“I saw my love walking down the aisle and as he passed me by, he turned to me and gave me a smile”
Those are the opening lines to a song written by Motown’s William “Mickey” Stevenson, and Norman Whitfield titled “It Should Have Been Me.” The song was recorded and made popular first in 1963 by Kim Weston (backed by [would you believe?] The Supremes), then Gladys Knight & The Pips, Yvonne Fair, and years later, Adeva.
The storyline is about a dejected woman who attends the wedding of the man who had promised to marry her, but instead marries another. When the preacher says if there be any objections to the wedding speak now, the woman shouts, “it should’ve been me!”
I was reminded of this song as a newscaster asked the question: Why are all these middle-class White guys that make up the “proud boys,” the “boogaloo” and other White supremacist/extremist groups, so angry and emotionally charged? In previous writings, I had attempted to explain my thoughts on the matter, but just today, the best illustration came to me.
From the time they were born into the world, little White boys grew up with unlimited dreams and notions of possibility – “who knows, you might become president someday!” Little Black boys did not, and in many cases were told either by their parents, their teachers or other authority figures, that their choices were very limited. The year 2008 changed all that when a Black man, Barack Hussein Obama, was elected president. It was a major paradigm shift! When that happened, a lot of White guys, I won’t say all, but a lot of them, feeling dejected, began thinking “it should’ve been me…or it could’ve been me!” They are those who embrace the ideology that White people are the superior race.
So, when Obama became president, it became a greenlight for Whites in general from the lowest to the highest levels to deduct – if a Black man can become president, the standards must have been lowered, and I have license to act out my superiority anyway I please. On a personal level, I can attest to that mindset.
During my career in office management, I worked in several environments – legal, aerospace, real estate, biotech, sales – and I would often be asked by rank ‘n’ file White employees, “How did you get this position?” I internalized and translated that to mean, “if you can do it, surely I should be qualified to do it too.” Their reasoning had evolved from the result of the laws of affirmative action. The best illustration of the perception that standards were lowered is when at a 2009 joint congressional session, Representative Joe Wilson interrupted President Obama’s speech, shouting “You lie!”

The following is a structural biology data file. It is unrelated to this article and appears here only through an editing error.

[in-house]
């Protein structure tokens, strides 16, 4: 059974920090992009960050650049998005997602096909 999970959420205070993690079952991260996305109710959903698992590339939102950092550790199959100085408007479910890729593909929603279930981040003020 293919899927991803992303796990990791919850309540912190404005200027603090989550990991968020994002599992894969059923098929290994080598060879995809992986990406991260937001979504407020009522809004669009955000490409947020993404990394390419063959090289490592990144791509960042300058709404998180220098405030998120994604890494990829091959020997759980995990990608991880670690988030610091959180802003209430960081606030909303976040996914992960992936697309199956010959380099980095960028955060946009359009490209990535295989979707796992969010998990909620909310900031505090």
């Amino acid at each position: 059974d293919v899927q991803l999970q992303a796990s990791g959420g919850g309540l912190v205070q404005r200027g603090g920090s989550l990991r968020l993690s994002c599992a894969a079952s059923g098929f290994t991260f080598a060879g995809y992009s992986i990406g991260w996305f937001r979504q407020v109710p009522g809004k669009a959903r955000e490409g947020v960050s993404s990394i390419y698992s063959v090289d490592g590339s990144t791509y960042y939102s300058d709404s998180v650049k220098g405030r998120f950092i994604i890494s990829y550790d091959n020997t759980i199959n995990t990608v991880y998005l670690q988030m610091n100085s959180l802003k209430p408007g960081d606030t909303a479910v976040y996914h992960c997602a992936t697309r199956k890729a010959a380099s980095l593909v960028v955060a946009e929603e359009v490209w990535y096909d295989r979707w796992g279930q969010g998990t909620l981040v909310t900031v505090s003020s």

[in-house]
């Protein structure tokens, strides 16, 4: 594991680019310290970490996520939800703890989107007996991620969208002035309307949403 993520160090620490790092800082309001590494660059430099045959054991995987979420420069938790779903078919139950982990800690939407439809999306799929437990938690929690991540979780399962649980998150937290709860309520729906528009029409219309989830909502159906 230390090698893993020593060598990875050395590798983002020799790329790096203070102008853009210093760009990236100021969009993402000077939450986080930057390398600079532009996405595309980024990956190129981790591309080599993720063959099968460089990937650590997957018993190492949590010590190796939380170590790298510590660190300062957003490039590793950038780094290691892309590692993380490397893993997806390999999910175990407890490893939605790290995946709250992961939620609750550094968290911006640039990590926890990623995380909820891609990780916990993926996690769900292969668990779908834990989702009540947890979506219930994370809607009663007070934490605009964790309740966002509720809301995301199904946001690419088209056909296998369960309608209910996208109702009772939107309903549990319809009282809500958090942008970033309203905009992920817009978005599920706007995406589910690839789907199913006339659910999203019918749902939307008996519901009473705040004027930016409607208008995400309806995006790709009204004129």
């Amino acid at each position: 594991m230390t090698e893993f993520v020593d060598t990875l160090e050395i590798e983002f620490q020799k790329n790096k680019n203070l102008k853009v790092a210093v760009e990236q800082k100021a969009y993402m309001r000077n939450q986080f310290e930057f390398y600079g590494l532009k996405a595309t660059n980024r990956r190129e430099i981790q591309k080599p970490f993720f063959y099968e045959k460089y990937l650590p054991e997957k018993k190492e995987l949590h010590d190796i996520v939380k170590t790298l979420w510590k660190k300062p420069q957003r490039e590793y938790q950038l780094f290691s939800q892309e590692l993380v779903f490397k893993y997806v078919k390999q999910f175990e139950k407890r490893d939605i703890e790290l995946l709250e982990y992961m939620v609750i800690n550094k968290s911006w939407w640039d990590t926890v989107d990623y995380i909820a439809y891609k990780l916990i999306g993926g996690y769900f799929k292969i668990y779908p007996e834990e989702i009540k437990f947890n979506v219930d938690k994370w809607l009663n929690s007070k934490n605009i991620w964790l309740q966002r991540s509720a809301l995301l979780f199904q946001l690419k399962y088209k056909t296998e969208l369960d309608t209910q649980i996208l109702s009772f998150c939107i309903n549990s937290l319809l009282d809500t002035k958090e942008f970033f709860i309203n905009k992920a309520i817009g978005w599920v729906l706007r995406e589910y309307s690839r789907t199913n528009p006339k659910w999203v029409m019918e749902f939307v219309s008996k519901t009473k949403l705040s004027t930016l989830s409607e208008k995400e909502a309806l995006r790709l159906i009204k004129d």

With no harsh consequence to Wilson’s action, it seems to have sent the signal that it was okay to disrespect the Office of the President and get away with it. And remember the tarmac scene when Arizona Governor Jan Brewer pointed her finger in Obama’s face? Obama’s eight-year term riled a lot of White’s; he was breaking up hallowed and fallowed ground.
In 2015, when Donald Trump announced his candidacy for president, he suddenly became the “Great White Hope.” His slogan, “Make America Great Again (MAGA),” was his appeal to White folks who took it as “let’s get back to the familiar – to a president that looks like us.” Blacks took that as, “our best wasn’t good enough for you?” It was like the “tokenism” is over; let’s get back to what we know. I’m reminded of the “Touched By An Angel” episode where Monica’s assignment was to become a Black woman in a bigoted southern town. In one scene, as she was being chased by some prejudiced young White guys, she called out “make me White again!” and instantly she became White. When the guys caught up to her, they asked if she’d seen a N-word pass by. She said no, and they moved on. That’s a basic depiction of privilege and White supremacy – all about skin color.
The “wedding” that took place in January 2009, when President Obama was inaugurated, shook the lily-white status of White superiority. The dejection of the woman in the aforementioned song bubbled over into an expression of anguish, “it should’ve been me!” I often imagine when I listen to that song, what did the preacher do? The dejection of White supremacy erupted in the worse kind of way – the insurrection that took place on Capitol Hill, January 6, 2021, because the former president was still pouting “it should’ve been me!” What will the church do? So far, nothing!
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Larry Buford is a Los Angeles-based contributing writer. Author of “Things Are Gettin’ Outta Hand” and “Book To The Future” (Amazon); two insightful books that speak to our moral conscience in times like these. Email: [email protected]